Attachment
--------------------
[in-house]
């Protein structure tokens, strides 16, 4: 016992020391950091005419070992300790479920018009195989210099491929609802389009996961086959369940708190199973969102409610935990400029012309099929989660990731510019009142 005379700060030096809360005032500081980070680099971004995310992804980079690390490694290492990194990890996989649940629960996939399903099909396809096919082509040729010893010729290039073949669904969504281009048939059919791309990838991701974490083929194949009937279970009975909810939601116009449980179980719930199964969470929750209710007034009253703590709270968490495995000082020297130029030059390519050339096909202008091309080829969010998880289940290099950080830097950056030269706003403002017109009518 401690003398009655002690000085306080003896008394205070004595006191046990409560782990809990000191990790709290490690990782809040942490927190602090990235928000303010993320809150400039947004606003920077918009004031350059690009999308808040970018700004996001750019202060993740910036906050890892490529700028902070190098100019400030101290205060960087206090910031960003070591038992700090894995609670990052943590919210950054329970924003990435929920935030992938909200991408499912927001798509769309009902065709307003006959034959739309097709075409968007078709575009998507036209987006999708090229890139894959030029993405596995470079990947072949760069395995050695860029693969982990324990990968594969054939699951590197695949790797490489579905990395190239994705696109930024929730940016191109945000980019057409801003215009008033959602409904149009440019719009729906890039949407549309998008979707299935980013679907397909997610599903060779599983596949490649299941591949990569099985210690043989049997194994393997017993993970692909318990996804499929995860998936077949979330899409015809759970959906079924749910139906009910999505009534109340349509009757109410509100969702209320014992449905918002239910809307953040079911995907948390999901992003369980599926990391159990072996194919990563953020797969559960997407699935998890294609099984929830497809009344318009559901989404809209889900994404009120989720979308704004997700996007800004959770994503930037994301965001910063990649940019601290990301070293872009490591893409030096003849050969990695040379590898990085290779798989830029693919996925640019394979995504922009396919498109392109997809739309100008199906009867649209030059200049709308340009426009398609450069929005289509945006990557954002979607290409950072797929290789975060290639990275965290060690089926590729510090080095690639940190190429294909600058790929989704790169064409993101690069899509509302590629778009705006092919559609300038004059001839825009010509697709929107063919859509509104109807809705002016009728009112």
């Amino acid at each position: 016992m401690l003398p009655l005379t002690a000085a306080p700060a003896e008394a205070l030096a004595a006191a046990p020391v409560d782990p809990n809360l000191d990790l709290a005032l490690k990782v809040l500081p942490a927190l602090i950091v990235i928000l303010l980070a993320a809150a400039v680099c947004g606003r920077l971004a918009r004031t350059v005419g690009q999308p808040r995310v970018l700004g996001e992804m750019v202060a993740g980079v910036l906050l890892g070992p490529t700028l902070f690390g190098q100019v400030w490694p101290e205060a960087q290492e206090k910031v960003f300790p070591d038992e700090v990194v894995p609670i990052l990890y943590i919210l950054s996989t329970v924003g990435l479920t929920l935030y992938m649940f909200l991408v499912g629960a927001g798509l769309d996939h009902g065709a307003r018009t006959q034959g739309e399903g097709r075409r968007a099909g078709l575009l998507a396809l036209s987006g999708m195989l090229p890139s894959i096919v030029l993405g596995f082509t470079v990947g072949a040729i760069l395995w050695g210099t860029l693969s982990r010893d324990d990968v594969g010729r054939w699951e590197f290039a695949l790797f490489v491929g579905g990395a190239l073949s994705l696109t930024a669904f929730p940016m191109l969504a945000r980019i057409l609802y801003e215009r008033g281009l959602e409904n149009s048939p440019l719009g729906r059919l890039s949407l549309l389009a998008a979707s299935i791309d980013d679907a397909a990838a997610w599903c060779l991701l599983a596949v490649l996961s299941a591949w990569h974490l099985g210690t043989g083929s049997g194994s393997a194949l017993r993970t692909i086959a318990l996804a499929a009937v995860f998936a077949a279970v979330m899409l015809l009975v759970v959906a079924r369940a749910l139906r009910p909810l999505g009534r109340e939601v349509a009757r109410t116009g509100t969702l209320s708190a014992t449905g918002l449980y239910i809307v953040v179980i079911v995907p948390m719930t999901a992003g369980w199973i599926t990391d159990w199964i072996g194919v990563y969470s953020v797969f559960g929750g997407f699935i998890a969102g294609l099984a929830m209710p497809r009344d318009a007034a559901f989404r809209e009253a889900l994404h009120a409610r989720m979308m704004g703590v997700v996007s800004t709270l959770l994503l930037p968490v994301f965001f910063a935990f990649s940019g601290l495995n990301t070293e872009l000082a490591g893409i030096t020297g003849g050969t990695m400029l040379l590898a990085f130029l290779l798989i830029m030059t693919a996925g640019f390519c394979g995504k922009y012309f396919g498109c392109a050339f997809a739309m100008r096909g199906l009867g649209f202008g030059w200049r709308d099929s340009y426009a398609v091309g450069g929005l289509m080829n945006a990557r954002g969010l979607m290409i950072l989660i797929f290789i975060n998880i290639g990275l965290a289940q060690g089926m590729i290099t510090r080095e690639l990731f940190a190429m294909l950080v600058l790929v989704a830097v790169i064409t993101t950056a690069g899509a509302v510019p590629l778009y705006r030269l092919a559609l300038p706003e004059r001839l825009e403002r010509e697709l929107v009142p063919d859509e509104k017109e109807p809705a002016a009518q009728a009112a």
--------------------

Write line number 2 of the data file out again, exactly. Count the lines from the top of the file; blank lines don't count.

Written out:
């Protein structure tokens, strides 16, 4: 016992020391950091005419070992300790479920018009195989210099491929609802389009996961086959369940708190199973969102409610935990400029012309099929989660990731510019009142 005379700060030096809360005032500081980070680099971004995310992804980079690390490694290492990194990890996989649940629960996939399903099909396809096919082509040729010893010729290039073949669904969504281009048939059919791309990838991701974490083929194949009937279970009975909810939601116009449980179980719930199964969470929750209710007034009253703590709270968490495995000082020297130029030059390519050339096909202008091309080829969010998880289940290099950080830097950056030269706003403002017109009518 401690003398009655002690000085306080003896008394205070004595006191046990409560782990809990000191990790709290490690990782809040942490927190602090990235928000303010993320809150400039947004606003920077918009004031350059690009999308808040970018700004996001750019202060993740910036906050890892490529700028902070190098100019400030101290205060960087206090910031960003070591038992700090894995609670990052943590919210950054329970924003990435929920935030992938909200991408499912927001798509769309009902065709307003006959034959739309097709075409968007078709575009998507036209987006999708090229890139894959030029993405596995470079990947072949760069395995050695860029693969982990324990990968594969054939699951590197695949790797490489579905990395190239994705696109930024929730940016191109945000980019057409801003215009008033959602409904149009440019719009729906890039949407549309998008979707299935980013679907397909997610599903060779599983596949490649299941591949990569099985210690043989049997194994393997017993993970692909318990996804499929995860998936077949979330899409015809759970959906079924749910139906009910999505009534109340349509009757109410509100969702209320014992449905918002239910809307953040079911995907948390999901992003369980599926990391159990072996194919990563953020797969559960997407699935998890294609099984929830497809009344318009559901989404809209889900994404009120989720979308704004997700996007800004959770994503930037994301965001910063990649940019601290990301070293872009490591893409030096003849050969990695040379590898990085290779798989830029693919996925640019394979995504922009396919498109392109997809739309100008199906009867649209030059200049709308340009426009398609450069929005289509945006990557954002979607290409950072797929290789975060290639990275965290060690089926590729510090080095690639940190190429294909600058790929989704790169064409993101690069899509509302590629778009705006092919559609300038004059001839825009010509697709929107063919859509509104109807809705002016009728009112």